• Louisiana Pacific Corp. is our nation’s biggest manufacturer of laminated board, which is widely used in the construction business. The company’s big mill in Montrose, Colorado, has monitoring gadgets placed at various points to measure pollution levels, as required by laws to protect the environment and the factory’s neighbors. Yet pollution continued to pour out of Louisiana Pacific’s mill. Why didn’t the monitors catch it? A year and a half ago, the company pled guilty to rigging the monitoring equipment with foil, pulling off protective lenses, changing the dials, and finally turning the damned things off! The company paid $37 million in fines and is on probation for 5 years.
• Corning Inc. runs a medical laboratory called Damon Clinical Labs. The lab did blood tests for doctors, but they told docs with Medicare patients that three tests were always done as a package, and then they’d bill state and federal healthcare programs for the unnecessary tests, raking in about $40 million in fraudulent claims. U.S. Attorney Donald Stern quipped: “What was marketed as a LabScan was actually a massive lab scam.”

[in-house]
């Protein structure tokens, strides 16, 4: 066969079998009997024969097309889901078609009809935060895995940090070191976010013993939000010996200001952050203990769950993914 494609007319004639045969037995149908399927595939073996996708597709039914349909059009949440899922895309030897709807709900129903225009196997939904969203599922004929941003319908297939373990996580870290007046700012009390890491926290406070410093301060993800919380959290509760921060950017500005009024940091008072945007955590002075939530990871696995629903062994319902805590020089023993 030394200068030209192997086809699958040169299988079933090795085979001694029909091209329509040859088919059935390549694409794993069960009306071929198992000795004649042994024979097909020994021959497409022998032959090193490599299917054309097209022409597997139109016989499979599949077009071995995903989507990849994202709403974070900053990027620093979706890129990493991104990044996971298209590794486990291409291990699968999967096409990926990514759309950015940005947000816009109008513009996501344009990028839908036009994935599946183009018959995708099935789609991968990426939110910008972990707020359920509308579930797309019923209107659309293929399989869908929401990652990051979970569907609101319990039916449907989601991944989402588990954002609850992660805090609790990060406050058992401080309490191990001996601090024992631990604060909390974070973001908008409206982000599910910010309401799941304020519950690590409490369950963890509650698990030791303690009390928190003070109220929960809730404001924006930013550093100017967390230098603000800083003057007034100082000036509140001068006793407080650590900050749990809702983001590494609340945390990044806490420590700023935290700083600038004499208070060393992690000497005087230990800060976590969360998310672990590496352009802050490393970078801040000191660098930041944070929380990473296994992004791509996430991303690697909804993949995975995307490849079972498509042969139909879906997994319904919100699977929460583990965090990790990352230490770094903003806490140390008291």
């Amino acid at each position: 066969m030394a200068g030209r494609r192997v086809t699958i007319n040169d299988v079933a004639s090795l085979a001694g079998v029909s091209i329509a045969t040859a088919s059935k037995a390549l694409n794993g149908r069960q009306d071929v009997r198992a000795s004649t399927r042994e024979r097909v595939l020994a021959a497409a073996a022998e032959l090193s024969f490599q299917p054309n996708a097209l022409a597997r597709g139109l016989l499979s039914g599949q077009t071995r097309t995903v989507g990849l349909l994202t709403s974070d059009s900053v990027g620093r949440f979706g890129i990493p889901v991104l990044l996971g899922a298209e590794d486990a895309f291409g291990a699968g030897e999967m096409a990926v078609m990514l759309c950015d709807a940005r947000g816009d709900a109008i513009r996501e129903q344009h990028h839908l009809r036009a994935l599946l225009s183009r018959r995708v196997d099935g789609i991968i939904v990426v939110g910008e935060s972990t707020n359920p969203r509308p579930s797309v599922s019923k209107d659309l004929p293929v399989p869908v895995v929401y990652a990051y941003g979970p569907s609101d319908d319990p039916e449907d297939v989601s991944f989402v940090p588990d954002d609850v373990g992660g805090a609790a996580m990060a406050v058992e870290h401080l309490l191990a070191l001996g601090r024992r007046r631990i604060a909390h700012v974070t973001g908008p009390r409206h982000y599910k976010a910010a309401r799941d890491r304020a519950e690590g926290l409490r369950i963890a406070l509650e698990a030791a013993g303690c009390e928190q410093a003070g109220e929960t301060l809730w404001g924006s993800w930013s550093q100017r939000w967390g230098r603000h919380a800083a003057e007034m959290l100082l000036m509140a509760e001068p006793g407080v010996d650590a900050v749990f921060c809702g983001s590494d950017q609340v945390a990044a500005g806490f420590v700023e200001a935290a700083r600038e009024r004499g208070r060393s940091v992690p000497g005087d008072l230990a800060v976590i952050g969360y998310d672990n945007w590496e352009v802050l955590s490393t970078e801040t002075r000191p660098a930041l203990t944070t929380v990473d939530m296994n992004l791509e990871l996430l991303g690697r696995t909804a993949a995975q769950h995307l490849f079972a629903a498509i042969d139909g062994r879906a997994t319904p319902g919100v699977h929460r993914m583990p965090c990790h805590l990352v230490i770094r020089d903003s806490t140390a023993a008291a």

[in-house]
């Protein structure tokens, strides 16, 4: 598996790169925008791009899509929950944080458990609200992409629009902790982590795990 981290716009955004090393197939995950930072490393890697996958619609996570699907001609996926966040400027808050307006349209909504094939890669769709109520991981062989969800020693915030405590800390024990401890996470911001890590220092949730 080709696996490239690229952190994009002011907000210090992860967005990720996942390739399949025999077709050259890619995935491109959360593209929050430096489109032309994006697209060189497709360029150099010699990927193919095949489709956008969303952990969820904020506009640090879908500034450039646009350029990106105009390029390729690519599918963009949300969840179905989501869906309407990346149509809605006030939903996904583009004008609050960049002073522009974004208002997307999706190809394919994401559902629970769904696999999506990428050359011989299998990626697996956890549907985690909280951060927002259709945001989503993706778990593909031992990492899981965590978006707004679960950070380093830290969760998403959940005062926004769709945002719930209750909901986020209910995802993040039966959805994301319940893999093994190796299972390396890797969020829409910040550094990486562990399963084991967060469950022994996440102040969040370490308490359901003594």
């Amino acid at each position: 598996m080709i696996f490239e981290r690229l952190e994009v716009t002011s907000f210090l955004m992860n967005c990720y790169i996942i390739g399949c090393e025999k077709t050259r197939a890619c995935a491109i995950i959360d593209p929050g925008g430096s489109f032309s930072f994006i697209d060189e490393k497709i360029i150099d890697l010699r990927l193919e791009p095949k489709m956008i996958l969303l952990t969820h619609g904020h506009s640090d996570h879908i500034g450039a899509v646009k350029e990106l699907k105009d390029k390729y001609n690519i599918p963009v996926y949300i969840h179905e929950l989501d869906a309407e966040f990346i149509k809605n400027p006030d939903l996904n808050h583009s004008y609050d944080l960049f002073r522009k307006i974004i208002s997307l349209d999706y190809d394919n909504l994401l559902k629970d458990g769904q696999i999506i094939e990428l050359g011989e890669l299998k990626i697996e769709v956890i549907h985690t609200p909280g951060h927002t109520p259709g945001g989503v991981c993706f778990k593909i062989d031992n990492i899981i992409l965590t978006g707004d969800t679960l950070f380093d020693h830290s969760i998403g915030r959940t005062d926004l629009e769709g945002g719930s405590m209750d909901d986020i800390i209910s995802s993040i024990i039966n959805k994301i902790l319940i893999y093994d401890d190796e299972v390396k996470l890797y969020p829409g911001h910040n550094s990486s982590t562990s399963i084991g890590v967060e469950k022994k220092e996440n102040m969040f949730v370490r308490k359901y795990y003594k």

Some help is on the way
While an ever growing horde of crime busting politicians supports “Three strikes and you’re out!” for scofflaws who happen to be human beings, big companies are allowed to flout one law after another on contracts paid for with our tax dollars—and they not only get away close to scot free, they also get more contracts and more of our tax dollars!